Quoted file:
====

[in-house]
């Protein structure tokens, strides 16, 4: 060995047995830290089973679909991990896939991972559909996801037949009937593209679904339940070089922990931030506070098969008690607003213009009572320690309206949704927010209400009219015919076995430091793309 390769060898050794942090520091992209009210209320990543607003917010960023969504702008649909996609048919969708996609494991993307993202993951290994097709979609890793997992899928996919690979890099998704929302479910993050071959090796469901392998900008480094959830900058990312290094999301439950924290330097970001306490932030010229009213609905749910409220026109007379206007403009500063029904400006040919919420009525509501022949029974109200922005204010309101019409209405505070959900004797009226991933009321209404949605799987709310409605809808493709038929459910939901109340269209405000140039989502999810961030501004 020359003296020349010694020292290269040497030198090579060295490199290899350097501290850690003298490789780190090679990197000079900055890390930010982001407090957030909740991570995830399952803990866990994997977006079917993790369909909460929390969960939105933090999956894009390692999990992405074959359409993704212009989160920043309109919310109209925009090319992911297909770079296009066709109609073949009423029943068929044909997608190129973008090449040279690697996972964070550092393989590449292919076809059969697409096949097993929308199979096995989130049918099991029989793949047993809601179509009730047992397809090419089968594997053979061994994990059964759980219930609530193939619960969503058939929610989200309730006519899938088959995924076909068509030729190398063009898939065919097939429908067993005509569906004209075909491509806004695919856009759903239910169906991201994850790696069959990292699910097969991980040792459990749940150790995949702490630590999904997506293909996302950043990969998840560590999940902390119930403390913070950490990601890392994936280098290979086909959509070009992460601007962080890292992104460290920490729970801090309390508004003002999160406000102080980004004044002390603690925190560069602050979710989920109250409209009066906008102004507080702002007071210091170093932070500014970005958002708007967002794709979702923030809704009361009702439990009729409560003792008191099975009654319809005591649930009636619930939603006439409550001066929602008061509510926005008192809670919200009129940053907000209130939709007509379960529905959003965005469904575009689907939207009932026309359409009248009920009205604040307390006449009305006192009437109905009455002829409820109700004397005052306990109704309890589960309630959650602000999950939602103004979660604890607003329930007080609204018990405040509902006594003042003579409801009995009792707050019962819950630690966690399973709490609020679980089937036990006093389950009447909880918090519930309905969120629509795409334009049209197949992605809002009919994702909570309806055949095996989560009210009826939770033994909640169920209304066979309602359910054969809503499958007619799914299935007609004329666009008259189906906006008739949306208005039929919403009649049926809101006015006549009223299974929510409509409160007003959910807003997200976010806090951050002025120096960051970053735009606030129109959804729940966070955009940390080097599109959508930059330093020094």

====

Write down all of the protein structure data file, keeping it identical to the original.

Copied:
[in-house]
């Protein structure tokens, strides 16, 4: 060995047995830290089973679909991990896939991972559909996801037949009937593209679904339940070089922990931030506070098969008690607003213009009572320690309206949704927010209400009219015919076995430091793309 390769060898050794942090520091992209009210209320990543607003917010960023969504702008649909996609048919969708996609494991993307993202993951290994097709979609890793997992899928996919690979890099998704929302479910993050071959090796469901392998900008480094959830900058990312290094999301439950924290330097970001306490932030010229009213609905749910409220026109007379206007403009500063029904400006040919919420009525509501022949029974109200922005204010309101019409209405505070959900004797009226991933009321209404949605799987709310409605809808493709038929459910939901109340269209405000140039989502999810961030501004 020359003296020349010694020292290269040497030198090579060295490199290899350097501290850690003298490789780190090679990197000079900055890390930010982001407090957030909740991570995830399952803990866990994997977006079917993790369909909460929390969960939105933090999956894009390692999990992405074959359409993704212009989160920043309109919310109209925009090319992911297909770079296009066709109609073949009423029943068929044909997608190129973008090449040279690697996972964070550092393989590449292919076809059969697409096949097993929308199979096995989130049918099991029989793949047993809601179509009730047992397809090419089968594997053979061994994990059964759980219930609530193939619960969503058939929610989200309730006519899938088959995924076909068509030729190398063009898939065919097939429908067993005509569906004209075909491509806004695919856009759903239910169906991201994850790696069959990292699910097969991980040792459990749940150790995949702490630590999904997506293909996302950043990969998840560590999940902390119930403390913070950490990601890392994936280098290979086909959509070009992460601007962080890292992104460290920490729970801090309390508004003002999160406000102080980004004044002390603690925190560069602050979710989920109250409209009066906008102004507080702002007071210091170093932070500014970005958002708007967002794709979702923030809704009361009702439990009729409560003792008191099975009654319809005591649930009636619930939603006439409550001066929602008061509510926005008192809670919200009129940053907000209130939709007509379960529905959003965005469904575009689907939207009932026309359409009248009920009205604040307390006449009305006192009437109905009455002829409820109700004397005052306990109704309890589960309630959650602000999950939602103004979660604890607003329930007080609204018990405040509902006594003042003579409801009995009792707050019962819950630690966690399973709490609020679980089937036990006093389950009447909880918090519930309905969120629509795409334009049209197949992605809002009919994702909570309806055949095996989560009210009826939770033994909640169920209304066979309602359910054969809503499958007619799914299935007609004329666009008259189906906006008739949306208005039929919403009649049926809101006015006549009223299974929510409509409160007003959910807003997200976010806090951050002025120096960051970053735009606030129109959804729940966070955009940390080097599109959508930059330093020094």